A Mother's Advocacy

Joe Orozco July 26, 2019 - 1:00am

The following remarks were delivered to the NFB of Virginia state convention on November 4, 2017 by Gao Lai.

When my son was 6 months old, the doctor said my son would never be able to see the world like me. It was scary. My mind was flooded with questions. I can tell you my biggest
worries were how will my son be independent and take care of himself when I die? Will he graduate from college? Will he have a career? Will he ever move out of my basement? How will he get around? I was looking at a 6-month-old and I was petrified for his future.

My name is Giao. I am a mother of a legally blind child. My son drops the word legally and just identifies himself as blind.

When my son entered our local school system, I had no real knowledge or support other than what came from the school district. I put all of my trust in them. And in return, they did not provide Braille or cane training. Instead, they just passed him from one grade to the next while he fell further and further behind.

Although my gut instinct told me that wasn't right, I told myself they were the professionals and Maybe my son could only do so much, and it made me even more worried for his future.

When my son was 2 years old, someone told me that I would be his biggest advocate when he started school. I would be his voice starting out. I can tell you I had no idea what she meant until last year when my son was in 3rd grade. I remember telling one of the school supervisors, “maybe I need to start looking at the school for the blind? Maybe, he needs to be around people that understand him and in a place that can properly educate him.” I remember her saying to me, "we cannot go that route, because we haven't provided everything this county had to offer."

What did she mean, “We haven't provided everything this county had to offer “.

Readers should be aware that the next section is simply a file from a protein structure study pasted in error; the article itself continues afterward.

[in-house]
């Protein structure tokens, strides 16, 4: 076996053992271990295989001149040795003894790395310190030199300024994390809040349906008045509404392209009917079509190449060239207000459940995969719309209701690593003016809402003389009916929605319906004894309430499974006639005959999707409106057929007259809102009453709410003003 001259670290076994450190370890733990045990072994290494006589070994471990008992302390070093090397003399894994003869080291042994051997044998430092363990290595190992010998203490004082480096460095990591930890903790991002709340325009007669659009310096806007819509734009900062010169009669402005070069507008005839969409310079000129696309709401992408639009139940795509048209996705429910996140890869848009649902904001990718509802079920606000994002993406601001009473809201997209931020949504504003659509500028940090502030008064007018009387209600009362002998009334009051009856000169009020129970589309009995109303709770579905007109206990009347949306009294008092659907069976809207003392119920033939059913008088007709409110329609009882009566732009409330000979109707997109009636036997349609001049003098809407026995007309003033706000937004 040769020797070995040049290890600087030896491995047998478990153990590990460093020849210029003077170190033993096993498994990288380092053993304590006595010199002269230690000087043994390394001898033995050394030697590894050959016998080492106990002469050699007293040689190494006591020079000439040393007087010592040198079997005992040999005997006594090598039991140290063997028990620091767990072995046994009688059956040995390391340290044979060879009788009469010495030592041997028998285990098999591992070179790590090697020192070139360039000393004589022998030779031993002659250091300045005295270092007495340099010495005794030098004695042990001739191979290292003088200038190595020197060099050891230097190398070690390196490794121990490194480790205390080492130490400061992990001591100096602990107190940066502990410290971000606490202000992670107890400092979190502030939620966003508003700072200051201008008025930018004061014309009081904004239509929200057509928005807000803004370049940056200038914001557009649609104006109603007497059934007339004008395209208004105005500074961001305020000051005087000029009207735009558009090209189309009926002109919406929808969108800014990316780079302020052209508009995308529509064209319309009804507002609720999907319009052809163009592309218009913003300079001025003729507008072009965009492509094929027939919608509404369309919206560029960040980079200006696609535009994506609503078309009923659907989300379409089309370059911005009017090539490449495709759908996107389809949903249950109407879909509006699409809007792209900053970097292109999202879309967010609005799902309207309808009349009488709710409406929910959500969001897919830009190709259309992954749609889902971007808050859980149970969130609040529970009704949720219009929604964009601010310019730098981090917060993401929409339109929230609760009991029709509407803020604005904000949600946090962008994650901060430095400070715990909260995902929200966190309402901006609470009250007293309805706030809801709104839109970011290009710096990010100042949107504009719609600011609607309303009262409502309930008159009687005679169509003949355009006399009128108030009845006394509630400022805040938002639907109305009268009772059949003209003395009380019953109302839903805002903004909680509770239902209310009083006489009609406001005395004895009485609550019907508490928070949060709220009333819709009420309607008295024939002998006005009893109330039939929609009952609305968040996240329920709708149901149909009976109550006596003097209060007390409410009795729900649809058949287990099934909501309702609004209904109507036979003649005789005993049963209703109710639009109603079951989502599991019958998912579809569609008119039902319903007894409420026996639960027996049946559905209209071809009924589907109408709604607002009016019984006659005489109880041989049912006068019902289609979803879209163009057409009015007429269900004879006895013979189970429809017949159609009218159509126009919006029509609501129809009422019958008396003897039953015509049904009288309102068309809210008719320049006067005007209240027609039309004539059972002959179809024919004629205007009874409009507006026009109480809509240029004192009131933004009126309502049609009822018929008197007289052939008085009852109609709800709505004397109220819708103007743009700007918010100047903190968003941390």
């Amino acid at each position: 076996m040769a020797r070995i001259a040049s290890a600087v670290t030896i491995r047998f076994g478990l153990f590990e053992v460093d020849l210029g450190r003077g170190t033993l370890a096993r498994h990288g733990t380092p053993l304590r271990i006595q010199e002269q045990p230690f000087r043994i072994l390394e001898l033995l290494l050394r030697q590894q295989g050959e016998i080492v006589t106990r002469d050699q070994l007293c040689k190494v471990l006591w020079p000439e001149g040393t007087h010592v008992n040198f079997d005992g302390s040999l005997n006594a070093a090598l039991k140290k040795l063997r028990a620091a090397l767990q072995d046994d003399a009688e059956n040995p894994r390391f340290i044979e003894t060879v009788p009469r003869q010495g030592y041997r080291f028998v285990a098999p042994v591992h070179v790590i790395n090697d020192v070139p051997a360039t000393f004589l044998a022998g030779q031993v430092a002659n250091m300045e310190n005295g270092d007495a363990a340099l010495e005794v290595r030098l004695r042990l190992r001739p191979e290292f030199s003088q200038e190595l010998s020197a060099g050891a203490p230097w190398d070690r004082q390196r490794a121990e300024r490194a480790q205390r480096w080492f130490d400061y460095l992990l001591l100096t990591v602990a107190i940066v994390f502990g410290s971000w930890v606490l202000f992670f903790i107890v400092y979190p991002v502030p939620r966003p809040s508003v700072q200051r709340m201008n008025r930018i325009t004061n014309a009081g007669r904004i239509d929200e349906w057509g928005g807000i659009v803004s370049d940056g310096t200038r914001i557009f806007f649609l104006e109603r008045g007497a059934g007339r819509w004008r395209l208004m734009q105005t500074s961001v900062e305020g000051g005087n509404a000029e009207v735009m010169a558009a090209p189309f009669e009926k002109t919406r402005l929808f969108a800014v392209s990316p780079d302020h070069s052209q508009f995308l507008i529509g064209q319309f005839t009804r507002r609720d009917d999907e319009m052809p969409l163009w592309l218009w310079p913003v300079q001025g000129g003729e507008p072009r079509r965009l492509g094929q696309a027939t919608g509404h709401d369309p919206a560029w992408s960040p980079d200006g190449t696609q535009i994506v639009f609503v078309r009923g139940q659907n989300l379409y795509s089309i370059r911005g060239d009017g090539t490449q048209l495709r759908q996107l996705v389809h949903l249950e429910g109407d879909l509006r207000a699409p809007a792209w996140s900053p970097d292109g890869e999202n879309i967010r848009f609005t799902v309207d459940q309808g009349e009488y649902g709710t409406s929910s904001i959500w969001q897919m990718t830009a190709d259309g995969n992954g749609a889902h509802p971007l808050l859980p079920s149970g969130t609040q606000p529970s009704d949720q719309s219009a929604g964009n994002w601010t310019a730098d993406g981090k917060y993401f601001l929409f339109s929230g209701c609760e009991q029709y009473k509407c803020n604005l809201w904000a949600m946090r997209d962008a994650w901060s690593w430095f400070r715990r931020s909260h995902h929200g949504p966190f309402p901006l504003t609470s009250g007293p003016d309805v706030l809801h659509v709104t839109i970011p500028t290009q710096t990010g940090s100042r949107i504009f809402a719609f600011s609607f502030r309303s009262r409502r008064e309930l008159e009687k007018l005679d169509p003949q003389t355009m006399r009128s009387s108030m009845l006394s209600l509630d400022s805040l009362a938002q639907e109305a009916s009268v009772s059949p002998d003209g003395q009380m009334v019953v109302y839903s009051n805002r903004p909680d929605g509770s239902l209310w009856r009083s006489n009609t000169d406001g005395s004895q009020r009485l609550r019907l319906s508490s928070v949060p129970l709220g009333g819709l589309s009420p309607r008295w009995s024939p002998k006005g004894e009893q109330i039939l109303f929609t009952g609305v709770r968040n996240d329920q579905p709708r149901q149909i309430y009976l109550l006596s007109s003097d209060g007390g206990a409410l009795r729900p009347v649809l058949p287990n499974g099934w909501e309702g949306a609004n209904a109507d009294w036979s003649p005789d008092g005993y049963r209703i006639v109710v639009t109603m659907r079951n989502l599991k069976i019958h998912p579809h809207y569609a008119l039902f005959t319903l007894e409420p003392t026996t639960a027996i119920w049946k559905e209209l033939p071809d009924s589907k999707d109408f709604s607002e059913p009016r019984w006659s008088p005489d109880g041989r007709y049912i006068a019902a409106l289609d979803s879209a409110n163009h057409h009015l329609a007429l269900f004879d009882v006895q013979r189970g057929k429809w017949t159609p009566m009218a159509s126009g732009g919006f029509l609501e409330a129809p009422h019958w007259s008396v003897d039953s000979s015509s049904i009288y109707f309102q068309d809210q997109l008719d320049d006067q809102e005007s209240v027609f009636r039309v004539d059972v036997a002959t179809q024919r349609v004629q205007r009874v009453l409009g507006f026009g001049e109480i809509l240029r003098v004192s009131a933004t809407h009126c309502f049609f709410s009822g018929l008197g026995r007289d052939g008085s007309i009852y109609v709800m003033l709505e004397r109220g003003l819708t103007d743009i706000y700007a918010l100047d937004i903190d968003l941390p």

My son had been in school for 4 years, everything should have been provided! I was angry, but someone told me don't get angry, get educated. That's when I realized I needed to do more.

I needed to go with my gut feelings that had started 4 years earlier. I started reaching out to anyone that would help, and started educating myself about the services for blind children like my son that still has some remaining vision.

There is a misconception that children with some vision should use it to do everything whether reliable or not. Unfortunately, the truth is that the reading volume will continue to increase while the fonts get smaller throughout his education.

My son loves to write. But, he was unable to put everything he wanted on paper, because he could not see enough to write what he wanted or to read what he had written.

My son loves to read. But, the only books he could choose were those at a kindergarten level because of their large font size.

The school wanted to continue educating my son with audio and print materials utilizing his remaining vision. He began to suffer from eye fatigue and headaches after school. Having someone else read to my son was taking away his literacy. I believe my son needed to learn Braille and cane skills while he learned alongside his sighted peers.

Every day I had off from work, or in my spare time, I was running my son to an evaluation to prove my district was wrong. I went to different doctors for second opinions to back up what he needed. I reached out to the NFB through the NOPBC Facebook page, as well as other sources. NOPBC and others provided the advocacy and support I needed so desperately. I was not going to stop pushing for a better education for my son until he got what he was entitled to. I had strong advocates from NFB who supported me every step of the way. They would back up my demands and provide information that reinforced my gut feelings. They were with me at the meetings and were available between meetings. It took 7 long months, but last April we walked out with the strongest IEP my son has ever had.

Last summer, my son participated in the BELL Academy and loved being with blind adults and children. He was around confident blind adults he could look up to. He wants to learn Braille because he knows it will help him for the rest of his life.

I can tell you today that I no longer fear for my son's future. I am excited about how far he can go with Braille literacy and a white cane on his journey to be an independent productive adult.

I am not saying that by doing all of this my son will succeed, but to succeed or fail should be solely his choice. not because the school system or I failed to equip him for his future. This is your child's future, don't settle for less.

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